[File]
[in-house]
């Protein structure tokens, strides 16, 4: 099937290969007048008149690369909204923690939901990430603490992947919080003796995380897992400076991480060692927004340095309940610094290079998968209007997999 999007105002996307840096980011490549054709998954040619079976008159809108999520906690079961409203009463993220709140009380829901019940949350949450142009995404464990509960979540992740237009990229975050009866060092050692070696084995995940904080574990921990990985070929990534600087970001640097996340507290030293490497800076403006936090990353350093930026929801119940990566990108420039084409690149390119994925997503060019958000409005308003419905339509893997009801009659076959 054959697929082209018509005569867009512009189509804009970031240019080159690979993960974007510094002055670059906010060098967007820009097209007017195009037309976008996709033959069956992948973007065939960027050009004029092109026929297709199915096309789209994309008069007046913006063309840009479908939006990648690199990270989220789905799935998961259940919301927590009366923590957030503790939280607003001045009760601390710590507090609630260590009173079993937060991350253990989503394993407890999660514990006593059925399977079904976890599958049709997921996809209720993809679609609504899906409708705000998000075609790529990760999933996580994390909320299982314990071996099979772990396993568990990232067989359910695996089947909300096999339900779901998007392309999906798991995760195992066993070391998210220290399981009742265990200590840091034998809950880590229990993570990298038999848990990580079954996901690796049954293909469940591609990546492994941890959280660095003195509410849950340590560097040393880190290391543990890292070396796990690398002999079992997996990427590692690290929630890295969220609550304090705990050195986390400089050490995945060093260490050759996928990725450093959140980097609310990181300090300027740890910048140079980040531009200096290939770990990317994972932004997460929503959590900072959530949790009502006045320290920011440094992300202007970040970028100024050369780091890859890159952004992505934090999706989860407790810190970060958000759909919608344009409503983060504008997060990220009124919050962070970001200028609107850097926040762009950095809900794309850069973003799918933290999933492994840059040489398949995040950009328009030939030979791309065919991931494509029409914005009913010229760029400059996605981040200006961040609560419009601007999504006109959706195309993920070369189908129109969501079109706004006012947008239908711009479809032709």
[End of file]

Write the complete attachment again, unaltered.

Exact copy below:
[in-house]
């Protein structure tokens, strides 16, 4: 099937290969007048008149690369909204923690939901990430603490992947919080003796995380897992400076991480060692927004340095309940610094290079998968209007997999 999007105002996307840096980011490549054709998954040619079976008159809108999520906690079961409203009463993220709140009380829901019940949350949450142009995404464990509960979540992740237009990229975050009866060092050692070696084995995940904080574990921990990985070929990534600087970001640097996340507290030293490497800076403006936090990353350093930026929801119940990566990108420039084409690149390119994925997503060019958000409005308003419905339509893997009801009659076959 054959697929082209018509005569867009512009189509804009970031240019080159690979993960974007510094002055670059906010060098967007820009097209007017195009037309976008996709033959069956992948973007065939960027050009004029092109026929297709199915096309789209994309008069007046913006063309840009479908939006990648690199990270989220789905799935998961259940919301927590009366923590957030503790939280607003001045009760601390710590507090609630260590009173079993937060991350253990989503394993407890999660514990006593059925399977079904976890599958049709997921996809209720993809679609609504899906409708705000998000075609790529990760999933996580994390909320299982314990071996099979772990396993568990990232067989359910695996089947909300096999339900779901998007392309999906798991995760195992066993070391998210220290399981009742265990200590840091034998809950880590229990993570990298038999848990990580079954996901690796049954293909469940591609990546492994941890959280660095003195509410849950340590560097040393880190290391543990890292070396796990690398002999079992997996990427590692690290929630890295969220609550304090705990050195986390400089050490995945060093260490050759996928990725450093959140980097609310990181300090300027740890910048140079980040531009200096290939770990990317994972932004997460929503959590900072959530949790009502006045320290920011440094992300202007970040970028100024050369780091890859890159952004992505934090999706989860407790810190970060958000759909919608344009409503983060504008997060990220009124919050962070970001200028609107850097926040762009950095809900794309850069973003799918933290999933492994840059040489398949995040950009328009030939030979791309065919991931494509029409914005009913010229760029400059996605981040200006961040609560419009601007999504006109959706195309993920070369189908129109969501079109706004006012947008239908711009479809032709």